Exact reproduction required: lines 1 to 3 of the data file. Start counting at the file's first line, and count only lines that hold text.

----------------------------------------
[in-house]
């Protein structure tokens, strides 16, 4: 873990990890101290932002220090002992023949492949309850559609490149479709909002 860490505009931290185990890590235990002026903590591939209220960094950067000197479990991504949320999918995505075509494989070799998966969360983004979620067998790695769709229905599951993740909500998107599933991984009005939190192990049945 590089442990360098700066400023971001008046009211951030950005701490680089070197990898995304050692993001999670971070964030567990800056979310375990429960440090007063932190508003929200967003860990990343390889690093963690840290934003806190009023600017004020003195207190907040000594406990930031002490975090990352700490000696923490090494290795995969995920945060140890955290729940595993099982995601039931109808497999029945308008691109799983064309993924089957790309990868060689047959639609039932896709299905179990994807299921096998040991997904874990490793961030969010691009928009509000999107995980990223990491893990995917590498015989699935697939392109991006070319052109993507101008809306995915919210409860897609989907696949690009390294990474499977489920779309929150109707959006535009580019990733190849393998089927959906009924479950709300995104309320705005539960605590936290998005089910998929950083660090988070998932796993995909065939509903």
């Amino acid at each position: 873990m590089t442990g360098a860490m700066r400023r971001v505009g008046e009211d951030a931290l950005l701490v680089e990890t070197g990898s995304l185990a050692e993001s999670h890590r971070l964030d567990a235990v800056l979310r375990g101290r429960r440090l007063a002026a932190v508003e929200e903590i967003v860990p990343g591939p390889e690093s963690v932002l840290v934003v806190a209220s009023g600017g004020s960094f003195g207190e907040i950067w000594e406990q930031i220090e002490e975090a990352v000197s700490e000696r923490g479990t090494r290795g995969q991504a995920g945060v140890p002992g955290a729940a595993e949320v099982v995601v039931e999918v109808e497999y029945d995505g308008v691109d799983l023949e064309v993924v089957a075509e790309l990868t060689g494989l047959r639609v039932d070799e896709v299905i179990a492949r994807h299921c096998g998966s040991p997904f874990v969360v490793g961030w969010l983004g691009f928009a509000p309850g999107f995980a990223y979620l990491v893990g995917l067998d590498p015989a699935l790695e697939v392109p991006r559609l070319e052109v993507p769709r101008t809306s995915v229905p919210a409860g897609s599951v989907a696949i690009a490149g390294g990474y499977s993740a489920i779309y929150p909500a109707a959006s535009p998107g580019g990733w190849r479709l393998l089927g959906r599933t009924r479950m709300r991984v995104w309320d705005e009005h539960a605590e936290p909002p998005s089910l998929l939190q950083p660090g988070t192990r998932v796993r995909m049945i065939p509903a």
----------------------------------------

[in-house]
């Protein structure tokens, strides 16, 4: 873990990890101290932002220090002992023949492949309850559609490149479709909002 860490505009931290185990890590235990002026903590591939209220960094950067000197479990991504949320999918995505075509494989070799998966969360983004979620067998790695769709229905599951993740909500998107599933991984009005939190192990049945 590089442990360098700066400023971001008046009211951030950005701490680089070197990898995304050692993001999670971070964030567990800056979310375990429960440090007063932190508003929200967003860990990343390889690093963690840290934003806190009023600017004020003195207190907040000594406990930031002490975090990352700490000696923490090494290795995969995920945060140890955290729940595993099982995601039931109808497999029945308008691109799983064309993924089957790309990868060689047959639609039932896709299905179990994807299921096998040991997904874990490793961030969010691009928009509000999107995980990223990491893990995917590498015989699935697939392109991006070319052109993507101008809306995915919210409860897609989907696949690009390294990474499977489920779309929150109707959006535009580019990733190849393998089927959906009924479950709300995104309320705005539960605590936290998005089910998929950083660090988070998932796993995909065939509903």
């Amino acid at each position: 873990m590089t442990g360098a860490m700066r400023r971001v505009g008046e009211d951030a931290l950005l701490v680089e990890t070197g990898s995304l185990a050692e993001s999670h890590r971070l964030d567990a235990v800056l979310r375990g101290r429960r440090l007063a002026a932190v508003e929200e903590i967003v860990p990343g591939p390889e690093s963690v932002l840290v934003v806190a209220s009023g600017g004020s960094f003195g207190e907040i950067w000594e406990q930031i220090e002490e975090a990352v000197s700490e000696r923490g479990t090494r290795g995969q991504a995920g945060v140890p002992g955290a729940a595993e949320v099982v995601v039931e999918v109808e497999y029945d995505g308008v691109d799983l023949e064309v993924v089957a075509e790309l990868t060689g494989l047959r639609v039932d070799e896709v299905i179990a492949r994807h299921c096998g998966s040991p997904f874990v969360v490793g961030w969010l983004g691009f928009a509000p309850g999107f995980a990223y979620l990491v893990g995917l067998d590498p015989a699935l790695e697939v392109p991006r559609l070319e052109v993507p769709r101008t809306s995915v229905p919210a409860g897609s599951v989907a696949i690009a490149g390294g990474y499977s993740a489920i779309y929150p909500a109707a959006s535009p998107g580019g990733w190849r479709l393998l089927g959906r599933t009924r479950m709300r991984v995104w309320d705005e009005h539960a605590e936290p909002p998005s089910l998929l939190q950083p660090g988070t192990r998932v796993r995909m049945i065939p509903a």